Divide by 10.
I'm a relatively new, but active pilot (800 hours), who received his primary training four years ago and instrument training this year. Thus, the go-around and missed-approach techniques discussed in your November article "The Forgotten Maneuver" are still fresh to me. It provided an excellent review of this important topic, and I have only one quibble. The author, Tom Turner, identifies a host of "goals" to be achieved during "the first 60 seconds of a go-around," including executing a side-step maneuver and trimming for your aircraft's weight-specific [V.sub.x]. While all this is certainly important, the vital emphasis should be placed on the first six seconds of a go-around (or missed-approach), not the first 60.
Simply put, it is the vital PAR check that needs to be accomplished during these critical first six seconds: P=power (advance the throttle; mixture and prop should already be placed in the go-around position during final approach); A=attitude (adjust the airplane's attitude to begin climb; use attitude indicator to ensure positive climb angle); R=retract (retract approach flaps to reduce drag during climb, then retract landing gear, if applicable).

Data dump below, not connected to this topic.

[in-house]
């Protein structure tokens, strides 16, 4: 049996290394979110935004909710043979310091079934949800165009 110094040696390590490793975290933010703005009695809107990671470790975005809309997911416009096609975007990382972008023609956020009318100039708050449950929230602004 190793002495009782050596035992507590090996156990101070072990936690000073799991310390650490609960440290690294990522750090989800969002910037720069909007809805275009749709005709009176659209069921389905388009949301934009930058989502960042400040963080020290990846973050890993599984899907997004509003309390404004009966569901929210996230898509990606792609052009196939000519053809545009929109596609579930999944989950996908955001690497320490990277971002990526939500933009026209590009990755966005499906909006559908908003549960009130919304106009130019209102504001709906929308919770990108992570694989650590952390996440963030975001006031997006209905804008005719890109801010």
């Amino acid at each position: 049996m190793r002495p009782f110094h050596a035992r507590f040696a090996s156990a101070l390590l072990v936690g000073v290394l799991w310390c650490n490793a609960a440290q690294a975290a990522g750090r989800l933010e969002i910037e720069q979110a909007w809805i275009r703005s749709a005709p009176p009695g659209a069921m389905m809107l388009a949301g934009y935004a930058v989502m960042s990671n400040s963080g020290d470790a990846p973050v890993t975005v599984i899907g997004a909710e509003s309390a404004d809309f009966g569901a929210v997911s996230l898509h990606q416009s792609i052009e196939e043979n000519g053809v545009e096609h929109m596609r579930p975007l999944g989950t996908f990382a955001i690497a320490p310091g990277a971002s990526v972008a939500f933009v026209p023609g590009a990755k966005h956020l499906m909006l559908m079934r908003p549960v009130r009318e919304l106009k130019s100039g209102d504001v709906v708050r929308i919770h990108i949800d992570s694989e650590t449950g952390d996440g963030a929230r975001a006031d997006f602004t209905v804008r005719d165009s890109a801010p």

Each of these tasks can be accomplished in two seconds or less, which means that in six seconds a fixed-gear airplane can be fully configured for a successful go-around or missed-approach. Once this PAR check is accomplished, secondary priorities can be addressed, such as executing a sidestep and attaining [V.sub.x]. But if the PAR check is not accomplished right, and right away, the rest of the go-around is far more problematic and hazardous.
Thanks for your terrific magazine.